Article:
One Virtue at a Time
Which activity is more likely to help students remember to respect adults: hearing their teacher lecture to them about being respectful, or watching her dance to Aretha Franklin's Respect?
If you're like Lynette Roehrig, you'd say the latter. Roehrig, a reading specialist at Paw Paw Later Elementary School in Paw Paw, Michigan, has danced to Respect and given other memorable performances with her colleagues. It's all part of their school's virtues program, which uses in-class activities and schoolwide assemblies to make talking about good behavior fun.
Each month, the school spotlights one virtue, selected in advance by a school committee. No hard and fast rules, but they tend to look for good fits. "For September, when school is just starting, it might be Responsibility. For February, it might be Friendliness. We try to tie it in with something going on that month," Roehrig says.
In the first week of the month, all the students gather in the auditorium for a 15-minute presentation focusing on the given virtue. Staff members perform skits or sing and dance. "We try to make them fun," Roehrig says. "And we try to show what a virtue looks like. We might show what the virtue doesn't look like first. The kids love to see adults misbehave. Then, we demonstrate the virtue in the right way."
Throughout the month, classes examine the virtue more deeply. Teachers ask the students to talk about what that virtue means to them. Students make posters and other displays to communicate the virtue through art. Staff members place a banner in each hallway and one at the entrance to the school proclaiming "The Virtue of the Month is ____." When the month is over, the banner is posted in the cafeteria, so at year's end you can see all the virtues covered during the year.
Throughout the school, staff members recognize students who demonstrate a virtue by giving out "Virtue Vouchers." These small banners, commemorating a good deed, say things like "John exhibited the virtue of Kindness by playing with someone who was feeling lonely." Adults can earn vouchers too. One teacher forgot to take her keys outside during a fire drill and was locked out of the building. She wrote a voucher for Helpfulness for the teacher who unlocked the door for her. "Virtue vouchers are also a good way to reward students who have a tendency to misbehave," says Roehrig. "For example, a teacher can ask a student to help pick up all the balls on the playground and then reward him or her with a voucher for Helpfulness."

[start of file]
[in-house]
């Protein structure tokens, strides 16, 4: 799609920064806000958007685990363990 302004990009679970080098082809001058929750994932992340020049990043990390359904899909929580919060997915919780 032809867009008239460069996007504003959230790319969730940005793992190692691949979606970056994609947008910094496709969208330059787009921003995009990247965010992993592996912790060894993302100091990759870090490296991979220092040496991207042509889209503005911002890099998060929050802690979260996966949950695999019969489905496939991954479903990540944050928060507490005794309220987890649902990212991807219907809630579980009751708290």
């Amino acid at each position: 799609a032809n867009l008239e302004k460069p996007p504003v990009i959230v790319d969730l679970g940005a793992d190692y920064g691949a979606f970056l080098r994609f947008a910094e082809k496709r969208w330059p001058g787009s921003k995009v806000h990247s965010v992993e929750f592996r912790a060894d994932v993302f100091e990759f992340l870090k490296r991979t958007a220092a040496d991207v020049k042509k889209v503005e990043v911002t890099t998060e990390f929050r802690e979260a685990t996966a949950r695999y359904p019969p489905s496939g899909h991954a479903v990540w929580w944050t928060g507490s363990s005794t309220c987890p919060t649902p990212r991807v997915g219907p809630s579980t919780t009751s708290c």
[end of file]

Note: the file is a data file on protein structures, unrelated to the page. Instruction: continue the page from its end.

Each morning, the principal announces the latest good deed and the student's (or adult's) name over the PA system. At the end of the month, teachers hang all their virtue vouchers on the cafeteria walls for everyone to see. "It's a nice way to recognize people in a positive way," Roehrig says.
Roehrig believes the vouchers are especially effective in giving students real-life examples of the behaviors that they should follow. She says virtue vouchers are a welcome supplement to old-fashioned monitoring and punishing. "Sometimes it's the bad behavior that's getting recognized all the time," she says. "Instead of always focusing on what somebody's doing wrong, I think it's really good to let them know when they are doing something right."
Ideas for the school's virtues program originated with The Virtues Project, a program devised to encourage civility in young people. A teacher at Paw Paw discovered the program and told other teachers and the principal about it. The principal invited the project's consulting psychologist to come help them start a program of their own, and "we've been having a virtue of the month ever since," says Roehrig.